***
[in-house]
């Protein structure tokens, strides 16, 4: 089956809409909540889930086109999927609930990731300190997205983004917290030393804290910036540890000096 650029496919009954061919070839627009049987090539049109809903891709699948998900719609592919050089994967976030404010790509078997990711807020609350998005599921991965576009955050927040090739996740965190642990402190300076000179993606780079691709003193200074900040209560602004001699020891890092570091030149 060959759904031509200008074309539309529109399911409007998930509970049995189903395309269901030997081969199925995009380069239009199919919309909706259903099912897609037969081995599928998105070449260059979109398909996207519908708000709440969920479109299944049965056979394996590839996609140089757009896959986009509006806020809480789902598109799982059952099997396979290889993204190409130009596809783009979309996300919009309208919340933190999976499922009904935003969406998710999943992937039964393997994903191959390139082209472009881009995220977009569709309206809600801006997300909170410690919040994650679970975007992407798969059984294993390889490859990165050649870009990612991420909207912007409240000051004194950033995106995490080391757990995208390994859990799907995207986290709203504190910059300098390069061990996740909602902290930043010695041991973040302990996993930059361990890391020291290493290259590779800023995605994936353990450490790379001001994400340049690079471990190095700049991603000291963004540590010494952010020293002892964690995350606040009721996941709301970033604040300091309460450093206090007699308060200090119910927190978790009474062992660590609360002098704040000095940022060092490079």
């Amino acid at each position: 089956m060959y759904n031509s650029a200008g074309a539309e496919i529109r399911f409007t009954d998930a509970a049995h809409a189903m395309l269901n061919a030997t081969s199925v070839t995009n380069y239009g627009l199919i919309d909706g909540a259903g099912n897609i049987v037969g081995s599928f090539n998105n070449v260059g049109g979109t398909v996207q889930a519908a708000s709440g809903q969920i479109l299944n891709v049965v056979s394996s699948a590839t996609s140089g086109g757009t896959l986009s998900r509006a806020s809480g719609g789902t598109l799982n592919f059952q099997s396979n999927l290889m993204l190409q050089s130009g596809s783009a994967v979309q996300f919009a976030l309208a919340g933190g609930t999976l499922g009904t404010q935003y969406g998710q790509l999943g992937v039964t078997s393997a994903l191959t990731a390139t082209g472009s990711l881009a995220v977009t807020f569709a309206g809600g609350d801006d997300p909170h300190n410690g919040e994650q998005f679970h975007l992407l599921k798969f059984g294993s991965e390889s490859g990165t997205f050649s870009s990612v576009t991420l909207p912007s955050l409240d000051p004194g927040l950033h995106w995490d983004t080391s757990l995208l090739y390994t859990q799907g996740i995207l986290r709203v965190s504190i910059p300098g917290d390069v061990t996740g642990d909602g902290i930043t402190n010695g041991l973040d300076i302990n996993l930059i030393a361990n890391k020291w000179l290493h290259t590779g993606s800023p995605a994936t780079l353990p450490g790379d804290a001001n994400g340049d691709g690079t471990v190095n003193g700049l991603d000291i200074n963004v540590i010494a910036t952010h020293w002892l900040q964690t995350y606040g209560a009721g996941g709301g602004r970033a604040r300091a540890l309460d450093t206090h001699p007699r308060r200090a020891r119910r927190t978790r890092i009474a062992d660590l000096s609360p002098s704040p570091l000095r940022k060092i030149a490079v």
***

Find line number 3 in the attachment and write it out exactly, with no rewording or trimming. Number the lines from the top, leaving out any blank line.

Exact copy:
């Amino acid at each position: 089956m060959y759904n031509s650029a200008g074309a539309e496919i529109r399911f409007t009954d998930a509970a049995h809409a189903m395309l269901n061919a030997t081969s199925v070839t995009n380069y239009g627009l199919i919309d909706g909540a259903g099912n897609i049987v037969g081995s599928f090539n998105n070449v260059g049109g979109t398909v996207q889930a519908a708000s709440g809903q969920i479109l299944n891709v049965v056979s394996s699948a590839t996609s140089g086109g757009t896959l986009s998900r509006a806020s809480g719609g789902t598109l799982n592919f059952q099997s396979n999927l290889m993204l190409q050089s130009g596809s783009a994967v979309q996300f919009a976030l309208a919340g933190g609930t999976l499922g009904t404010q935003y969406g998710q790509l999943g992937v039964t078997s393997a994903l191959t990731a390139t082209g472009s990711l881009a995220v977009t807020f569709a309206g809600g609350d801006d997300p909170h300190n410690g919040e994650q998005f679970h975007l992407l599921k798969f059984g294993s991965e390889s490859g990165t997205f050649s870009s990612v576009t991420l909207p912007s955050l409240d000051p004194g927040l950033h995106w995490d983004t080391s757990l995208l090739y390994t859990q799907g996740i995207l986290r709203v965190s504190i910059p300098g917290d390069v061990t996740g642990d909602g902290i930043t402190n010695g041991l973040d300076i302990n996993l930059i030393a361990n890391k020291w000179l290493h290259t590779g993606s800023p995605a994936t780079l353990p450490g790379d804290a001001n994400g340049d691709g690079t471990v190095n003193g700049l991603d000291i200074n963004v540590i010494a910036t952010h020293w002892l900040q964690t995350y606040g209560a009721g996941g709301g602004r970033a604040r300091a540890l309460d450093t206090h001699p007699r308060r200090a020891r119910r927190t978790r890092i009474a062992d660590l000096s609360p002098s704040p570091l000095r940022k060092i030149a490079v």